We have visited the “Black Eagle” Pharmacy Museum in Székesfehérvár (Hungary) and have been delighted. The Fekete Sas Patikamúzeum, part of the Szent István Király Múzeum, has revealed analogies for some items in our collection, but we have also discovered novel objects such as: medicine jars made of metal inside glass covers, a miniature model of a historical pharmacy, a “doll-house” apothecary shop, as well as typical Jesuit containers with the order’s symbol (IHS). We thank Mrs. Anna Krizsány for the wonderful reception and guided tour and for her catching enthusiasm for specific museum-related activities. We have ground pepper in a mortar, have sniffed a variety of pharmaceutical ingredients, from the most beautifully scented to the most daunting, we have stamped dispensing envelopes, have lifted the heaviest pestle and have counted the number of seconds the mortar resounded when the pestle fell. Visiting this museum is strongly recommended!
Taking digital microphotographs of relevant details on items in the History of Pharmacy Collection is a novel research method envisaged by our project. Dr. Magó Andrea Beatrix is our specialist collaborator and her analyses will allow us to clarify certain faded inscriptions, to clarify production details (book binding decoration or painting layers on drug jars, for example), to identify some of the materials employed (parchment vs paper) and some of the natural specimens preserved. The use of ultraviolet and infrared light is sometimes very relevant for our research that fuces on different types of materials.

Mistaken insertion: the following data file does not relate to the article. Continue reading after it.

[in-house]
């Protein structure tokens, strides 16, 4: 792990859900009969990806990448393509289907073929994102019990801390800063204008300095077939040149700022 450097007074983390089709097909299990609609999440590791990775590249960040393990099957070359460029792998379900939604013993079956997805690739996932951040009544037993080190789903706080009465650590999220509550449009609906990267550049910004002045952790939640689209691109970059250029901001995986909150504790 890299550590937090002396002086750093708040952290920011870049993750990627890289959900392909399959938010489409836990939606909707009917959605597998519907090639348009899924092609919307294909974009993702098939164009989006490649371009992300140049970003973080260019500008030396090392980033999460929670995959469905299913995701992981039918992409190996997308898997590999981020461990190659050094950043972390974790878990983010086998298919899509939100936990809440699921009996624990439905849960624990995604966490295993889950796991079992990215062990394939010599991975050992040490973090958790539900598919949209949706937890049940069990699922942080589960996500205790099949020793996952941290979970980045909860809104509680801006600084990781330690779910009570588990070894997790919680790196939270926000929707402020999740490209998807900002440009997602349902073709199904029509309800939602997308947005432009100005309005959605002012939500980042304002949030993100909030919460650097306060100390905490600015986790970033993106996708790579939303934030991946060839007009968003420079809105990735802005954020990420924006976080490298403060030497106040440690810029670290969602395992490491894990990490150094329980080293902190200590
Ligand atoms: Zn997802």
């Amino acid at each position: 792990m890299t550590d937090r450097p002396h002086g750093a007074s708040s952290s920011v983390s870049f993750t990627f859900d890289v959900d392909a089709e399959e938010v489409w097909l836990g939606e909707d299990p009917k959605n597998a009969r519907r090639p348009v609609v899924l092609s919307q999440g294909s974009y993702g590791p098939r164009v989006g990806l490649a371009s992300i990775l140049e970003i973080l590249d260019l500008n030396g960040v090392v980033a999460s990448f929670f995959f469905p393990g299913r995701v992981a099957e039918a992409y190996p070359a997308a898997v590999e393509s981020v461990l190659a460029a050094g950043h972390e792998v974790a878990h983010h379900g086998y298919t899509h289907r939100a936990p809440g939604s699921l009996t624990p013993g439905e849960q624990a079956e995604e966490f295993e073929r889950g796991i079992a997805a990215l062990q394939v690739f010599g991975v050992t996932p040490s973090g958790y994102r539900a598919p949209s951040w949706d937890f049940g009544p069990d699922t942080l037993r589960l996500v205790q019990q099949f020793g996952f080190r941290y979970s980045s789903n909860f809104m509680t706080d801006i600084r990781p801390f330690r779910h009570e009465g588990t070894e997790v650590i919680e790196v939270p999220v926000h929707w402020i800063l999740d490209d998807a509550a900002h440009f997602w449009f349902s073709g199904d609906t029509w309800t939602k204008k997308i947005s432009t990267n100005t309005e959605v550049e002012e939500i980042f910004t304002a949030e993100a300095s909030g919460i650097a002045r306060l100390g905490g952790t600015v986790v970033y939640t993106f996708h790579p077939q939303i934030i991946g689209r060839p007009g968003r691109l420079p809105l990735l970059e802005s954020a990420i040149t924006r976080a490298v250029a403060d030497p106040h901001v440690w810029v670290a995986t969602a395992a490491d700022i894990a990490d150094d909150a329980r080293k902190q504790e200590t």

June 17-19, 2021, we have visited the history of pharmacy collection on display in the building of the old apothecary shop of the Misericordian Order in Oradea. Opened in 2019 by the Roman-Catholic Bishopric in Oradea, the collection is housed in the rooms of the old Rodia (Pommegranate) Pharmacy, with valuable rediscovered elements dating from the end of the 18th century: the Baroque painting from the ceiling of the oficina and the original furniture that includes a valuable wall clock. The project has been developed by the late Dr. Budaházi István, implemented by museographers Balla Tünde and Lakatos Attila. After its official opening, the collection has been further enriched with items donated by members of the local community. We applaud the initiative, congratulate our colleagues from Oradea and hope for a fruitful collaboration in the future.
Our colleagues from the Restoration and Investigation Department of the National Museum of Transylvanian History contribute to the PHARMATRANS project through specialized interventions of cleaning, consolidating, conserving and restoring around 500 artifacts part of the History of Pharmacy Collections. The objects thus conserved will be exhibited in the future exhibition inside the old pharmacy of Cluj, inside the Hintz House.
Our PHARMATRANS project includes taking photographs, cataloging, preserving, and researching the old book collection if the History of Pharmacy Collection of the National History Museum of Transylvania. Some of the oldest printed books (in the field of pharmacy, chemistry, and medicine) contain valuable manuscript notations created by those who used and sometimes amended them.